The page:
Growing Nasturtiums

466 0
Growing Large Nasturtiums

Nasturtiums are a blessing to us all for several reasons. They grow in all sorts of locations from poor dirt to sophisticated hydroponic setups, attract unwanted bugs like Aphids and generally grow fine with them on the plants, can grow and vine to large vines and produce beautiful, edible flowers.

Germinating Nasturtium Seeds

Nasturtiums grow very quickly from the first time they pop up and will outgrow a small container in no time. With that said, we can start them in 3-4 inch pots and not worry too much about transplanting for 4-6 weeks, or we can start them in small nursery flats, even 72-cell flats.

The 72-cell flat may seem small, but it is a fine place for for 2-3 weeks and allows us to easily transplant them as tiny plugs. If we are going to plant a lot of them, this is certainly a way to go for two reasons, ease of transplanting and small space usage for mass germination.

When starting Nasturtiums in 72-cell flats, we can cover the seeds and place the tray with a 4-inch dome on a heat mat and wait for them to popup. Once the first ones pop up, we can turn on the led light and keep it high above the dome. After more popup, the dome can be removed and the lights can be positioned about 3 inches above the seedling tops.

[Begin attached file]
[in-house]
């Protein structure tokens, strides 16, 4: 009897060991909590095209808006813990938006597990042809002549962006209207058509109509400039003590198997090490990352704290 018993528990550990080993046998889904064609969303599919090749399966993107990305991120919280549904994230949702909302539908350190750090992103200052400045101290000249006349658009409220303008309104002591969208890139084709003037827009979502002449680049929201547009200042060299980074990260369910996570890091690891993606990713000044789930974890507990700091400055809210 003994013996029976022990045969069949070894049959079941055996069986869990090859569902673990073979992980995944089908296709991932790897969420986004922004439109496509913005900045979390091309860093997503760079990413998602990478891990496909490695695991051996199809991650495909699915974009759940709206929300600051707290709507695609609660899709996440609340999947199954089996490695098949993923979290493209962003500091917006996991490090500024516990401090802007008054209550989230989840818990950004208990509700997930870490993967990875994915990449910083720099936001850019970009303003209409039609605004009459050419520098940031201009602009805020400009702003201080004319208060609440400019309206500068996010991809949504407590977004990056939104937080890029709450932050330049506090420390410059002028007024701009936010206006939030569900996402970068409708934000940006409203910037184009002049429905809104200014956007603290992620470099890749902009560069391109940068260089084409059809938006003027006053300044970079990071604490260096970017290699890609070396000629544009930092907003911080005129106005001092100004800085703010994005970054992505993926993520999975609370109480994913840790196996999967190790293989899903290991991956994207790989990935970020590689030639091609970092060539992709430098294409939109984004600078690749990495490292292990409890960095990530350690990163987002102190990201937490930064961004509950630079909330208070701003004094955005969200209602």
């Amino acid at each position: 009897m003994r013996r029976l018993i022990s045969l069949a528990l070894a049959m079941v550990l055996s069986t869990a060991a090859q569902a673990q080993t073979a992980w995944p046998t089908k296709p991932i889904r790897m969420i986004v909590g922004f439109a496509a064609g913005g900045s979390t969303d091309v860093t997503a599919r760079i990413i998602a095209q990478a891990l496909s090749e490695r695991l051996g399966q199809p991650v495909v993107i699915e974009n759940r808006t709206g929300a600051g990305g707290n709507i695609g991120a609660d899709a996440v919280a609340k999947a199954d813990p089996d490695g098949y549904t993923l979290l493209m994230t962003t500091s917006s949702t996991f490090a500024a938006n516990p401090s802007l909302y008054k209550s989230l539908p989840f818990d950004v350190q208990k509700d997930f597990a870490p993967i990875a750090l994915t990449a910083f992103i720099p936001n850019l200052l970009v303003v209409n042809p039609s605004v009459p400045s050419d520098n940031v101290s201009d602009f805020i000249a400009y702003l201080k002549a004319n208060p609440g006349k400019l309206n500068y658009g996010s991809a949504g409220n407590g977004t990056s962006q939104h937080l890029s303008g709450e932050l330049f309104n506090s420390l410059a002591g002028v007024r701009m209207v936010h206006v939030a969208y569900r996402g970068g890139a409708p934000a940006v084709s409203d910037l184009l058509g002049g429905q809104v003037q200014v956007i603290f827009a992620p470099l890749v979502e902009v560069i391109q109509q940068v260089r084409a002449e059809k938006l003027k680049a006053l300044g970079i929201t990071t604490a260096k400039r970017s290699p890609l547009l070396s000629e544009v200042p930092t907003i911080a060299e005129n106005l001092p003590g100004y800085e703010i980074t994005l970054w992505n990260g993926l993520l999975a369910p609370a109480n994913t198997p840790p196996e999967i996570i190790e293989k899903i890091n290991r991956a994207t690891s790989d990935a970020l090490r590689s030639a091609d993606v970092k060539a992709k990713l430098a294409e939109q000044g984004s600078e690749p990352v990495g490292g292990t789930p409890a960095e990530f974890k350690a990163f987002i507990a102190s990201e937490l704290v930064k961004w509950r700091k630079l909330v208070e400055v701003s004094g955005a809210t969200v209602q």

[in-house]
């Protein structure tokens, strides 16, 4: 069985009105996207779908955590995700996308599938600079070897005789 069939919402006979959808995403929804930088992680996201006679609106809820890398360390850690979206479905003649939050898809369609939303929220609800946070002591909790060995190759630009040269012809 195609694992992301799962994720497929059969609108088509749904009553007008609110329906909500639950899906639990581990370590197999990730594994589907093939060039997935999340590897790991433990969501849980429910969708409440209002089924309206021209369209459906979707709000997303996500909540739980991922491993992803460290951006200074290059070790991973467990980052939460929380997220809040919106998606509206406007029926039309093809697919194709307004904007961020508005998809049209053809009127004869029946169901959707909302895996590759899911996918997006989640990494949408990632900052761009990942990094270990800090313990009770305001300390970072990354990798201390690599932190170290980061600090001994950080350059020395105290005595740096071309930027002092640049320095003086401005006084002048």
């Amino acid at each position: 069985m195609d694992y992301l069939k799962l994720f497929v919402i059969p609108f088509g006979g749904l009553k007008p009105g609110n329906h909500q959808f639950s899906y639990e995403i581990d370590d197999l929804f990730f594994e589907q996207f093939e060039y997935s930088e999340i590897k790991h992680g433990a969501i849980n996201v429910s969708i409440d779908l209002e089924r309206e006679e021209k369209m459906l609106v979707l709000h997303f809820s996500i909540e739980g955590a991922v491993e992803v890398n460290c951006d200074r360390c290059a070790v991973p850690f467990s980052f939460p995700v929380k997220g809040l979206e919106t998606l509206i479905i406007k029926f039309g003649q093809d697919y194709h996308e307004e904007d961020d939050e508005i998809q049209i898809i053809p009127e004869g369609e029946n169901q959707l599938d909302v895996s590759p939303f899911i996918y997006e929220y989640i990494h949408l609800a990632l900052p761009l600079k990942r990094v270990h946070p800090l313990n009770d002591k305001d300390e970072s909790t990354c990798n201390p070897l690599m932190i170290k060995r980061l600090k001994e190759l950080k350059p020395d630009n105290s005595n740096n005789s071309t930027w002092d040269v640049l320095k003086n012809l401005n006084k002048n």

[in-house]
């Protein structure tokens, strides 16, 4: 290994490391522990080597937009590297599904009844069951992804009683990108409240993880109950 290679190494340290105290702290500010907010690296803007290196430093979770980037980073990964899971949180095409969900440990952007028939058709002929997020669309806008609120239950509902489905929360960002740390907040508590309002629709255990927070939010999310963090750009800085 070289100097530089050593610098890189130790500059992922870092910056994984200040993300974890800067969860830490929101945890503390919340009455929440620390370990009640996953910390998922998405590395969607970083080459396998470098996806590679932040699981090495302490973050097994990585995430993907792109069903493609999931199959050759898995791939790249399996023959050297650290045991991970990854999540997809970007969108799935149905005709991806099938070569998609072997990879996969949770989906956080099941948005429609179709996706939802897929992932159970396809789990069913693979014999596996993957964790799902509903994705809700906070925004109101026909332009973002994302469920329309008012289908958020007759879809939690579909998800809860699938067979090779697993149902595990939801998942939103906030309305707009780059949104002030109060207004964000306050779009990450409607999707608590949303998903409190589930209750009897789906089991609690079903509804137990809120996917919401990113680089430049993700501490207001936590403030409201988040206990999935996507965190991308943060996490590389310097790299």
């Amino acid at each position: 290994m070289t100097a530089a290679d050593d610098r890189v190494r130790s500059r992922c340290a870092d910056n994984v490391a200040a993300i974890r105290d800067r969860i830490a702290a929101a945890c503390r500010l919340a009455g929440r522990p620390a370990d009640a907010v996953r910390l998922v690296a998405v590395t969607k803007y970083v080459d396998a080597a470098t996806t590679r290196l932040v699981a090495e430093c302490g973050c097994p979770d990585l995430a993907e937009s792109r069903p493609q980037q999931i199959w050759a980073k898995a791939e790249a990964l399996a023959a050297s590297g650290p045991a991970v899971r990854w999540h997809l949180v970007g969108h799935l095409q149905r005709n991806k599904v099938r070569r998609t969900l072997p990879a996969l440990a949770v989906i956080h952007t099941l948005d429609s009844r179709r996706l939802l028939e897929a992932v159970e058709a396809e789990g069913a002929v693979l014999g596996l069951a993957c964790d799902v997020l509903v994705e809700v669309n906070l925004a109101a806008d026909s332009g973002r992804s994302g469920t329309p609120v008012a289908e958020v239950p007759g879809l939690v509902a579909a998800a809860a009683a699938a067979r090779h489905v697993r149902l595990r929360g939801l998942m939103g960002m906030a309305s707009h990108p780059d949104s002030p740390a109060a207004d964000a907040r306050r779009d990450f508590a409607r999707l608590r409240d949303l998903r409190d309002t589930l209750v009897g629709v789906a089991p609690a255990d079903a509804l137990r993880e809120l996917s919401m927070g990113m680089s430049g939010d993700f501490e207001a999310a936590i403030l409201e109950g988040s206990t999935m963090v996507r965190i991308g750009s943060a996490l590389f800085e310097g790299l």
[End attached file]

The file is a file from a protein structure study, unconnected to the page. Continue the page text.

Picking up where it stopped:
Although Nasturtiums grow fine in poor soil, they will be much greener and more beautiful if they are fertilized regularly.

Bigger Nasturtiums in bottom of from pot. Leaves are yellower grown under tomatoes that are using more nutrient and leaving them less.

Saving Seeds

When Nasturtiums mature and produce seeds, they will drop them on the ground. If they are grown on a cover, they are easy to collect. They look similar to Garbanzo beans.

About The Author